A Very Brief Tale of a Most Unfortunate Fate

Genevieve Smith


The Wallstadt Boarding House was the greatest excuse of a shack that had ever marred the reputable art of architecture. An eyesore upon conception, and now an utter monolith of artless procrastination, the building huddled itself at the edges of Pointe Abbaye. Its continued tenacity to remain upright and general will to live were as improbable as its placement at the uncanny crossroad of Third Street and Third Avenue (an intersection which flummoxed generations of postal workers to no end). The building’s two stories were clearly abandoned in their rough draft form, and a well-rusted fire escape haphazardly cleaved to the exterior, connecting the two levels like the big sorts of cracks which sidle their way across antiquated china dishes (although the building was more the color of neglected pewter plates and had the insidious air to match).

In fact, the whole building looked as if it might have been dropped from a great height and then kicked an equal distance, although, this theory was quickly discounted, as Caelia reasoned that such a structure could only have arrived in a single direction – an ascent from Hell, that is – and further reasoned that even a mediocre kick was all the place needed to fall back into its constituent building supplies and make a Pompeii-style lumber yard right there on its fateful corner.

The sight was enough to call for a fresh cigarette. Caelia produced her pack of Lucky Strikes from her coat pocket and checked the address she’d scrawled on the side before she left home. Correction: before she left for home. Yes, this was indeed 3174 Third Avenue. This was certainly Pointe Abbaye, most assuredly New Jersey, indisputably America, most definitely Earth, and she was positively overdressed in a red wool coat and fine leather luggage. She had been allotted only a single bag, although, with H.J. Cave & Sons stamped to the exterior, even a humble handbag would be considered an extravagance in the present situation. She was not certain, however, at what point her luck had been left out to rot in the suns of fate.

This was the scene in the novel where the heroine would mutter to herself some husky sort of utterance, something darkly funny to cement the situation as a major turn of events yet reflect her inner gumption which would triumph over all that impedes her precarious path. The letter she’d received last night informed her that she was to board the train to Pointe Abbaye in order to meet her biological father. Wallstadt, apparently, was the dwelling of such an anonymous fellow. When Caelia opened her mouth to greet this plot twist however, all she could do was exhale an: “Oh, heavens.”

And just as the words left her mouth, ephemeral offerings into the descending twilight, a voice strangled the silence beside her.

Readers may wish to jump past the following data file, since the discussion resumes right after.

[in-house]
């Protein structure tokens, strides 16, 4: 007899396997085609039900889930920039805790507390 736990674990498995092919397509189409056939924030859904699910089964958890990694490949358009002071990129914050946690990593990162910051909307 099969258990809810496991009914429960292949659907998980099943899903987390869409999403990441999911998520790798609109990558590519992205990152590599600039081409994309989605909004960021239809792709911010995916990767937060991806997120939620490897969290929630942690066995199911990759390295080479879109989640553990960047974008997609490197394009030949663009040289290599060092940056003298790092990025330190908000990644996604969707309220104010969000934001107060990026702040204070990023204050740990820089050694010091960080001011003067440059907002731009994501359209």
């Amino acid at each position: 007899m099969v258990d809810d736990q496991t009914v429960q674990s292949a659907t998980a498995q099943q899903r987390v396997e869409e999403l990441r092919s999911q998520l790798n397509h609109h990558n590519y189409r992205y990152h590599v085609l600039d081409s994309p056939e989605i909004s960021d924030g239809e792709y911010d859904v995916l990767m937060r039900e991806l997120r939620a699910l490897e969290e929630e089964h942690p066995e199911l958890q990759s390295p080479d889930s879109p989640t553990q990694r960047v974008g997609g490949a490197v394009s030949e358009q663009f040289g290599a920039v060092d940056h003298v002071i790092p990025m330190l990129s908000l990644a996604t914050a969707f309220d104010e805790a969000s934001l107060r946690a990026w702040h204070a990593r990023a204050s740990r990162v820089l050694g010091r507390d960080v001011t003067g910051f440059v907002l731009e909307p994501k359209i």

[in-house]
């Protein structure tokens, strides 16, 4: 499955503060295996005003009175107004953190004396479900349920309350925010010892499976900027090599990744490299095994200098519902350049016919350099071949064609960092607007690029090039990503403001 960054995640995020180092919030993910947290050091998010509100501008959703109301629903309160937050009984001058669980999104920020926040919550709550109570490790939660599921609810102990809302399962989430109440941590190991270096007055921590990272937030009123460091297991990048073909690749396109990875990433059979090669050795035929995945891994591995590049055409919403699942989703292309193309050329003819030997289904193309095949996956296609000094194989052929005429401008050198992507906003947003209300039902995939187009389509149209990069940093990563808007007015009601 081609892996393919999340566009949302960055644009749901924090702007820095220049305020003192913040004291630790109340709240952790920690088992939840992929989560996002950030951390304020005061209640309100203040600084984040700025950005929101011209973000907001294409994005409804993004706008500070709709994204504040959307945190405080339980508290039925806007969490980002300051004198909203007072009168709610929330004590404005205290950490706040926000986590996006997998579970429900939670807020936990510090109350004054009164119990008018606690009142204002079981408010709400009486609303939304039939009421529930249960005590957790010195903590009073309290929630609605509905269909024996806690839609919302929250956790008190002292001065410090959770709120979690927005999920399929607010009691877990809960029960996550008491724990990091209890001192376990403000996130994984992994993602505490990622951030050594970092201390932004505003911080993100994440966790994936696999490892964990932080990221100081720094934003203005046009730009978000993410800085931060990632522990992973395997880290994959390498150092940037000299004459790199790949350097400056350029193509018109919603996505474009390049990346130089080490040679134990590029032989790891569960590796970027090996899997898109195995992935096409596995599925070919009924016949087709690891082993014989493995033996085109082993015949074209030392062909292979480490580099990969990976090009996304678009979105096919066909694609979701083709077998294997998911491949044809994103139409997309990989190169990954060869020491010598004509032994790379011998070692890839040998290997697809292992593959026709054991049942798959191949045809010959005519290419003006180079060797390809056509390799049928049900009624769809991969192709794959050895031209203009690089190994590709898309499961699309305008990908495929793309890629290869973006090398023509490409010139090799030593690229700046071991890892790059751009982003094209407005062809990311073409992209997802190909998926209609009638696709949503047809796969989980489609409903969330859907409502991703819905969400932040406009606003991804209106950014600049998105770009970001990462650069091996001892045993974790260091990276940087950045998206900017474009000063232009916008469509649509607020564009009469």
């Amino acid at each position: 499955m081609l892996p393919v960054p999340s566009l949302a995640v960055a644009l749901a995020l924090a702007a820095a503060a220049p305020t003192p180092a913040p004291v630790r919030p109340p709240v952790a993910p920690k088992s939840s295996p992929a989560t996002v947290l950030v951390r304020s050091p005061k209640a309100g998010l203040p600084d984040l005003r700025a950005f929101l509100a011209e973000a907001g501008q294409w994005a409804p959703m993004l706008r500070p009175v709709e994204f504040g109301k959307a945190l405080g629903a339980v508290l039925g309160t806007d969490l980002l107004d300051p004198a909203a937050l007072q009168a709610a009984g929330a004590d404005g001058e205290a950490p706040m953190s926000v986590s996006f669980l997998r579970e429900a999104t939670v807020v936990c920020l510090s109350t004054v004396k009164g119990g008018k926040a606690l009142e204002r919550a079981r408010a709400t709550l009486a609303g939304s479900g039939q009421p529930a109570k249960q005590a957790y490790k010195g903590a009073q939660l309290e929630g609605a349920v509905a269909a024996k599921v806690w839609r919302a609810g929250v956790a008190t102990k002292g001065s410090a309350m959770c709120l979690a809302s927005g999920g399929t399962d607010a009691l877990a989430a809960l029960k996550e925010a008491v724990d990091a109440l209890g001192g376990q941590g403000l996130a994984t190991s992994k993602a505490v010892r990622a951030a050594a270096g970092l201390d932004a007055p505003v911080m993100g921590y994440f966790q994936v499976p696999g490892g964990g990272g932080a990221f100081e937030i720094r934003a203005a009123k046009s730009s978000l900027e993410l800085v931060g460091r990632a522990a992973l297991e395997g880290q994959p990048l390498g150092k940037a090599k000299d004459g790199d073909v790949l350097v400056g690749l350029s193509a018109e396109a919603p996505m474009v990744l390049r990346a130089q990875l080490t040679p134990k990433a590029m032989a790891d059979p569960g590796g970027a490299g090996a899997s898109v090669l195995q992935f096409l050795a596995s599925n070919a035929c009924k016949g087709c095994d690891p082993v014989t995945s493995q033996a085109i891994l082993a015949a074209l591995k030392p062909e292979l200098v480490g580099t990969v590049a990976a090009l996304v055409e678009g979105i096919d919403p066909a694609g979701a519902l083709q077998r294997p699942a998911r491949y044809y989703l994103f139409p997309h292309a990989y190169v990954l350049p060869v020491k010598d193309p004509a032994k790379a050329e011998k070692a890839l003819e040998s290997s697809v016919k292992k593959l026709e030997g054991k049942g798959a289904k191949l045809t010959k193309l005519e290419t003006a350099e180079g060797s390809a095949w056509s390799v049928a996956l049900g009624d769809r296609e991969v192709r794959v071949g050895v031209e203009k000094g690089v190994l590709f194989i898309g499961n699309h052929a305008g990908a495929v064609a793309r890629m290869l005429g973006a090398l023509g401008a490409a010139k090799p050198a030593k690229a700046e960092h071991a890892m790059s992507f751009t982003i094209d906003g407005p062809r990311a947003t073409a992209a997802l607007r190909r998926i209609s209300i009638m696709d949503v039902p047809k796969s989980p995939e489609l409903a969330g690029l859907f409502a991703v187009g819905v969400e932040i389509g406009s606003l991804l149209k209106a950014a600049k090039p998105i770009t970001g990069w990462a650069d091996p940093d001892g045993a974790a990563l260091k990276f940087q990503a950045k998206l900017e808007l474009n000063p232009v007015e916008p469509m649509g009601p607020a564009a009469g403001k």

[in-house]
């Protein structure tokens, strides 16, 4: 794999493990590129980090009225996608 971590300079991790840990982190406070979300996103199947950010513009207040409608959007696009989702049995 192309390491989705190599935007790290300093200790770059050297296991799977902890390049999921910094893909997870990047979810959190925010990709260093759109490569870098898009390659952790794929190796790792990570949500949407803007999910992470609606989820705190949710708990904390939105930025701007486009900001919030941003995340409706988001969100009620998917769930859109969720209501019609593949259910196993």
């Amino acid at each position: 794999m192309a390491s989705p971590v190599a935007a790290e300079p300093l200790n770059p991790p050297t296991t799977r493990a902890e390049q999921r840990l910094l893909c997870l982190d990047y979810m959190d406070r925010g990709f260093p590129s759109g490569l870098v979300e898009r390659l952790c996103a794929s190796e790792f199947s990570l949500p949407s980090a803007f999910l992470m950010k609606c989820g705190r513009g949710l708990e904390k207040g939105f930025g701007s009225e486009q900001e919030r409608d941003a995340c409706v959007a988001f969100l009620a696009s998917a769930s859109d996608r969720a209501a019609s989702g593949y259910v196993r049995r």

“Paradise is just the word for it.”

She startled, dropping her cigarette and modifying her previous statement to an “oh, hell” as a man turned to face her.

“Need a light?” he asked.

“No, but perhaps a knife. Who are you?”

He took a step closer and slipped his gangly arm about her waist like an over-starched sash. “Don’t mind that ‘w’ there on the sign. I know it looks like it should be said Wall-Stat, but in actuality it really is Vallstadt with a ‘v’. Probably French or somethin’. They’re always spelling their words real funny.” His voice cascaded down the evening like a smooth swig of southern bourbon and drawled and twanged like the music of a banjo player who couldn’t tune the D strings quite right. “Only place in town where you can have a family of eight living for just a sawbuck every month.”

“And you are?” Caelia turned out of his arm, fairly certain it was a dance move she’d seen back at the Cotton Club when she and Charles had snuck out of the house that time Dad was off on business in London, Paris, or some other postcard-worthy place. After catching the two of them roller skating in the marble lobby, the cantankerous Franz had reprimanded them and told them to go chase themselves, and they did, all the way to the city in the new Cadillac to see Cab Calloway perform. She had worn a red silk dress and she remembered the way the glitter ball had reflected each ambient light from the outskirts of the room and made the whole club glow by the light of a thousand manmade fireflies.

“ ‘Sorry for being so forward there, ma’am,” the man removed his flat cap – a grand sweep whose effect only partially compensated the grime of the hat – and placed it over his heart as if he were introducing the one and only McKinney’s Cotton Pickers to the bandstand. “The name’s Thackeray James. Thackeray James, aged 20 years of Pointe Abbaye, New Jersey. Saw you standing here on yonder corner and that pretty smile of yours made me clear forget my head.”

“I can assure you, Strange Man of Uncomfortable Proximity,” Caelia said, maintaining a set distance from him as if he were a magnet of opposing force each time he encroached. “I was not smiling.” She shifted her suitcase to another hand. “And I must say, you’re the most southern New Englander I’ve ever met.”

“Naw, ma’am,” he said. “That’s what you’d call my affectation, you see. Makes me more refined and what’s the word…” He looked skyward for a moment as he took inventory of his lean-to of a vocabulary and thoughtfully stroked the stubble which made his chin look like a prickly pear cactus which never saw sunlight. He snapped his fingers. “Debonair! Real debonair. Anyways…” he continued, his intrepidness in the face of his own ridiculousness almost a tad inspiring. Like Edison and the lightbulb, if, of course, Edison had used his creative genius for generally creepy purposes. “I find that ladies take awful kindly to a southern gentleman – nearly swoon once I put my arm about their waist, whisper somethin’ ‘bout Atlanta and say that they’re prettier than magnolias in June. But, between you and me,” he leaned in. “It’s as real as you’d like it to be.”

“Well, Thack, I’m afraid my shoes have no tread for oil so refined.” By this point she’d taken a fresh cigarette and, blowing out the eager light offered by her companion, struck a match with one-handed finesse on its own box and taken a leisurely drag.

“Where are you from?” the staunch, self-appointed companion inquired.

“I’m from Carlton.” The smoky exhalation drifted forth from her lips and slowly danced itself to nothingness in partnership with the twilight.

“New Jersey?”

“Nope, Old Jersey. From the bottom of America’s hamper.” Any man who used an accent as a wingman and blew his own ruse couldn’t be too dangerous, she concluded. Not to mention, it was fairly indeterminable whether walking through the ominous door across the street and actually pursuing her destiny would be preferable to the possibility getting bumped off by a stranger on a street corner.

“That’s a pretty ritzy neighborhood, ain’t it?”


“Where you’re from.” He stooped to the ground and picked up a cigar butt from the gutter and lit it.

“Well…we have no Wallstadt boarding house, but…”